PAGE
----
JAP-TRIUMPH RECORD HOLDER
No special fuels, multi-man team or cunning tricks – this Jap-triumph sprinter heads its class with good old-fashioned engineering
No fancy gubbins, no big-bucks team – this is how to go seriously fast the old-fashioned way
Standing out at the last-ever bike meeting held at Shakespeare County Raceway, this 500cc Jap-triumph sprinter caught the attention due to its functional simplicity. A serious contender and hard to beat in the 500cc Vintage class, it turns standing-start quarter miles in the 12-second bracket and holds the class record with 12.45s at 108mph. Yet this straightliner has no supercharger, no slider clutch, doesn’t drink nitro-methane, has a skinny 4.00 rear tyre and doesn’t need a team to fire it up.
Between runs, when others were fettling more elaborate and unpredictable machinery, its owner John Young parked the bike up and enjoyed a cuppa with his partner Maggs.
An expert-level motocross rider in the early 1970s, John got to know JAPS when he tried grasstracking. He took up sidecar trials in his mid-50s and, with son Paul as passenger on an Ariel HT5 outfit, won seven Pre-’65 championships. He retired from his job as a car mechanic in 2015 at the age of 70, but rather than put his feet up he does a bit of bike sport. In recent years, he’s piloted a Yamaha Xt500-powered outfit in long-distance trials with friend John Hind, topping their class in the Land’s End Trial, the Exeter Trial and the Edinburgh Trial. And, of course, he races this special single.
Built in 2003, the bike conforms to Vintage (pre-1946) rules, being based on a 1936 Triumph Tiger 70 frame and girder front forks. The engine is a true classic, the single-cylinder 497cc (80 x 99mm) JAP unit that dominated speedway from the 1930s to the 1960s. The pre-war ‘five-stud’ type, with five cylinder and head through-bolts introduced in 1935 to beef-up JAP’S original four-stud speedway motor, it’s a pure racing engine with the main bearings, big-end and rocker bearings all caged-roller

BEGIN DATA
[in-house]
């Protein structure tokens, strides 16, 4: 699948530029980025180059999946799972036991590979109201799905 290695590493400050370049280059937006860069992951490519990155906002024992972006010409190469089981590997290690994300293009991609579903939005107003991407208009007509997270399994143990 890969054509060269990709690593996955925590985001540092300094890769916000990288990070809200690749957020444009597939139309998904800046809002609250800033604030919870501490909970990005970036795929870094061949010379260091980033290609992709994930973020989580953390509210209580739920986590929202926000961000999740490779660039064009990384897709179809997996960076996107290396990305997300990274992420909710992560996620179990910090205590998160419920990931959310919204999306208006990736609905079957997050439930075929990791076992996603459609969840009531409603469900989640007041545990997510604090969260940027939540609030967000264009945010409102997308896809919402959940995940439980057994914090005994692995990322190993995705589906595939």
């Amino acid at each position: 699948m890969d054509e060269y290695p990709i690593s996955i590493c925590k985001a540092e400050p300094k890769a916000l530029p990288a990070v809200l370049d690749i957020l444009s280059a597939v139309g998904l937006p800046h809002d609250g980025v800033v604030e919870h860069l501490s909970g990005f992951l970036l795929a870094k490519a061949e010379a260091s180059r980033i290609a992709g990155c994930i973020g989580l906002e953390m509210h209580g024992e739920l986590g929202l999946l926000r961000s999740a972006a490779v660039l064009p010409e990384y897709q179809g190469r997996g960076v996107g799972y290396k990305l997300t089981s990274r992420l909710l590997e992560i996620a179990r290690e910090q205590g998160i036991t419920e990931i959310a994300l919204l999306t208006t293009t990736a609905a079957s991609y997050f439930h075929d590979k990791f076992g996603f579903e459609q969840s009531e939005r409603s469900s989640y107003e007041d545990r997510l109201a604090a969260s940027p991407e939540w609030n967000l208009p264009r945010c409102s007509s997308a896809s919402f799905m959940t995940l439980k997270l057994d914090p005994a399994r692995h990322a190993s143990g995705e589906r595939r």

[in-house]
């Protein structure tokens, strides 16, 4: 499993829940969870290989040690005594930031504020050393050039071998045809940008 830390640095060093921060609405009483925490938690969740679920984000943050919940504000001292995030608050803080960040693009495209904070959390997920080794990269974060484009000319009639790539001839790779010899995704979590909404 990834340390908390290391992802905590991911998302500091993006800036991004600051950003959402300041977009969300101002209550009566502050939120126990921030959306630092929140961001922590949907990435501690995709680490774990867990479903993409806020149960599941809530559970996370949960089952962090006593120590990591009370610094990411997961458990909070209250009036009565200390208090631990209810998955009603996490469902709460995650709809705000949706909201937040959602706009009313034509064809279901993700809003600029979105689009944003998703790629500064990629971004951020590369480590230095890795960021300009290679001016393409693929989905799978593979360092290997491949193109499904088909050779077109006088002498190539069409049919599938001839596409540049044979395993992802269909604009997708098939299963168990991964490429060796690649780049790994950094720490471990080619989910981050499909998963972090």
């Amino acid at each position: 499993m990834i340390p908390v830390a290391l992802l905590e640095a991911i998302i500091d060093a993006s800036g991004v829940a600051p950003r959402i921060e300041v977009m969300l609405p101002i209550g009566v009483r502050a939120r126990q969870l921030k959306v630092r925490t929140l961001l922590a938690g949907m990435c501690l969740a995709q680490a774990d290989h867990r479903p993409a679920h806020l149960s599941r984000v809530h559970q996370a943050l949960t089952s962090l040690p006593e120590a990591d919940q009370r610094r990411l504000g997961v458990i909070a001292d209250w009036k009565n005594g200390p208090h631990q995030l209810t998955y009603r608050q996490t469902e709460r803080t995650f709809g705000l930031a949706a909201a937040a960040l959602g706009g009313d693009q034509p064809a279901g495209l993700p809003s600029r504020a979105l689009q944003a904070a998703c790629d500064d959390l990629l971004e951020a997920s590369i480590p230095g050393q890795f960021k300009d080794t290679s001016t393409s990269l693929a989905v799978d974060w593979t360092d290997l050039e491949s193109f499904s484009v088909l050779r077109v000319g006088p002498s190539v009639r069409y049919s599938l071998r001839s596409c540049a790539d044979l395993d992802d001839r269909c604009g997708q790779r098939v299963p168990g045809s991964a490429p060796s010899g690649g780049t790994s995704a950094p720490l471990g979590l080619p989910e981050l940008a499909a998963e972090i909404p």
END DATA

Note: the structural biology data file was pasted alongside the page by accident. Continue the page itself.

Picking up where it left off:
units. Pushrods bear directly on roller-type cam followers, actuated by what John calls ‘good cams’. Non-standard features are the modern Carrillo steel conrod on a Jawa big-end assembly, and also the crankcases. “Originally these engines had a magnesium crankcase, which tends to split below the barrel flange on the drive side,” John explains. “You can weld them up but they only last one weekend, so I had four new sets made in aluminium alloy.”
The cast iron cylinder and head have shallow finning sufficient for short dashes at full power on cool-running alcohol fuels. Carburation is by a brass-bodied Amal with an alloy intake stack and remote float chamber (John quotes the main jet size as “about 1025, or an eightinch drill bit”). Sparks are provided courtesy of a BTH magneto.
Lubrication is the original total loss, an external Pilgrim pump fetching oil from a tank under the minimal seat which collects in a chamber beside the lower crankcase after circulation (it would originally drip out). A tube guides it to a catch bottle behind the gearbox, and to prevent track
contamination John discreetly slips a panty liner into a tray under the sump.
The unit is famous for strong bottomend torque and, with a compression ratio of 13.5:1, John estimates output at close to 50bhp. He has the engine ‘looked at’ by octogenarian JAP specialist Gerry Goodwin.
The four-speed gearbox is the 1930s-1940s Norton type, nicknamed the ‘doll’s head ’box’ because of the selector cover’s shape, and has split-second-saving close ratios. The three-spring dry clutch is also Norton, and an important part of the bike’s speed. “Getting a good time is all in the take-off,” John says. “On a grippy surface you can’t just drop the clutch, as
the front wheel will come up and chances are you’ll end up on your backside. It’s something that takes practice – you couldn’t just get on that bike and do it.”
In a meeting interrupted by rain, John didn’t break any records but ran respectable upper 12s with 104mph terminal speeds. John was also riding despite a hand injury. The JAP can be push-started, but a couple of months earlier at the Montlhéry Vintage Revival he borrowed a foot-operated electric starter. In the heat of the moment, part of his right forefinger was severed when it got caught between the final drive chain and the rear wheel sprocket.
Who says you have to be sensible after you’ve entered retirement?
‘THE ENGINE IS FAMOUS FOR BOTTOM-END TORQUE’
ABOVE: John Young’s straightliner is a fine example of an old-school minimalist sprinter
While other OAPS are out dressed in whites on the bowls green, John’s leathered up
John’s in his 70s, but he still loves to do a quarter mile in the upper 12s
If you get this close, you’ve already said goodbye to your ear drums
Fuel from local petrol stations flows through the taps
This has to deal with deceleration from 104mph...